Where I Stand on Magic Mushrooms

My position on the recent initiatives to change the legal status of psilocybin in various jurisdictions is somewhat nuanced and perhaps for that reason has been misrepresented in several press accounts. To be clear: I support decriminalization. “No one should ever be arrested or go to jail for the possession or cultivation of any kind of mushroom,” as I said in my New York Times op-ed piece. As I told interviewers in the days after the Denver initiative passed, I would have voted in favor of it had I been eligible.

However, I think it would be premature to push for the legalization, commercial cultivation, and sales of psilocybin mushrooms for non-medical use. My reasons:

1. Unlike decriminalization, legalization would encourage businesses to enter the market; they would not merely offer access but would actively promote the use of magic mushrooms — an important difference. The risks of unsupervised psilocybin use are considerable, and of a different order than the risks of cannabis. People with a personal or family history of schizophrenia, for example, need to be actively discouraged from using psilocybin; reckless or casual use can have more serious consequences than the casual use of cannabis, particularly in high doses, when the presence of a sitter or guide is imperative. Commercialization at the local or state level would also mean the establishment of large grow operations and these could easily prompt a federal crackdown.

2. Cannabis is not just a different drug but a different issue as well. The prohibition of cannabis has been the foundation of the drug war, and led to the incarceration of thousands of people, many of them people of color. A large number of the people jailed under “three strikes” laws were jailed for unconscionably long terms, and in many cases, one of those strikes was a cannabis crime. That’s why there has been a compelling social justice reason for working to legalize cannabis. While it is true that prohibition takes a psychological toll on mushroom users, I don’t see the same emergency in the case of psilocybin, where arrests have been relatively few and generally have not been targeted at people of color.

3. Researchers are currently on a promising path toward federal approval of psilocybin as a medicine. Unlike the case of cannabis, where the federal government actively blocked research into marijuana’s medical benefits, no obstacles have been placed in the way of psychedelic research and the process has not been politicized in any way I am aware of. I’m concerned that politicizing psilocybin at this particular historical juncture could jeopardize that process, which is widely expected to lead to federal approval and rescheduling of psilocybin in a few years’ time. Smart politics is a matter of not only choosing what you want to fight for, but also of deciding when to fight. Forcing politicians (who now know so little about the subject) to take positions this early in the process could easily backfire.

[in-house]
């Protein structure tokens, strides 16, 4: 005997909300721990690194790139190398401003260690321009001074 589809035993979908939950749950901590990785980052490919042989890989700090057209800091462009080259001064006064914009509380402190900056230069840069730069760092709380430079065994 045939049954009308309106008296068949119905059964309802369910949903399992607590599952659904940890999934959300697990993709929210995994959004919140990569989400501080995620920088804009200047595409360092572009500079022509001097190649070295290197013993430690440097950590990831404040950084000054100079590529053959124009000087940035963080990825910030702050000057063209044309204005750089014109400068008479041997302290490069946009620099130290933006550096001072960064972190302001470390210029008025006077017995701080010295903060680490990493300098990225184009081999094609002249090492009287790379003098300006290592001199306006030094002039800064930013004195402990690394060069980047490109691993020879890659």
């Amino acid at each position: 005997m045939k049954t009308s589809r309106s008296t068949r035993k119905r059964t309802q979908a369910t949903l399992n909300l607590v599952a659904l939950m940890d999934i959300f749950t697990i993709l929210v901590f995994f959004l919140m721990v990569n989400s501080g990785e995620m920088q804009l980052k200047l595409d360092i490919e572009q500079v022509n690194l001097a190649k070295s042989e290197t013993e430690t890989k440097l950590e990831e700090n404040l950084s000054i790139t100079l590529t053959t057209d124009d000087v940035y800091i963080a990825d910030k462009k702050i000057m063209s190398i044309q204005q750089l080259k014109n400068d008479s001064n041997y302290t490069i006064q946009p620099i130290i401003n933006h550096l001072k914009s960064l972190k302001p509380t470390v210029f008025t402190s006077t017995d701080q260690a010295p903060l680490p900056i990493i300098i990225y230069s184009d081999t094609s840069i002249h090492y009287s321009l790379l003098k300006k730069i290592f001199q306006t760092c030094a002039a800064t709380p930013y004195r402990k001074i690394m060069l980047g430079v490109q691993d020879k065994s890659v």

4. As I made clear in my book How to Change Your Mind, I don’t believe medicalization should be the only future for psilocybin, and that people without clinical diagnoses should have access to these substances as well. But we don’t yet know the best way to do that safely outside of a medical or religious context. A ballot initiative currently being drafted in Oregon would legalize guided psilocybin therapy under a state regulatory regime. It’s too soon to say whether this represents a sensible approach to making psilocybin available to healthy (as well as ill) people in a way that minimizes risks.

5. My position is essentially tactical, and people will always disagree about tactics — indeed, such a debate is healthy and I welcome it. I share the goal of access to these materials not just for the ill but for “the betterment of well people” too. Tactics might have to shift if, for example, obstacles are placed in the way of research or rescheduling, or if the authorities were suddenly to crack down on psilocybin use. But for now it seems to me the focus should be on supporting the research program while taking steps to make sure individuals are not penalized for the personal use and cultivation of psilocybin. Great enthusiasm has been inspired by psychedelic research, and I share it, but we should be mindful of psychedelic history too, in which exuberance about the potential of these medicines gave way to a political backlash that set back research, and access, for more than 30 years. It doesn’t have to happen again, but it could.

Originally published by GEN: https://gen.medium.com/where-michael-pollan-stands-on-magic-mushrooms-6a17053a55fd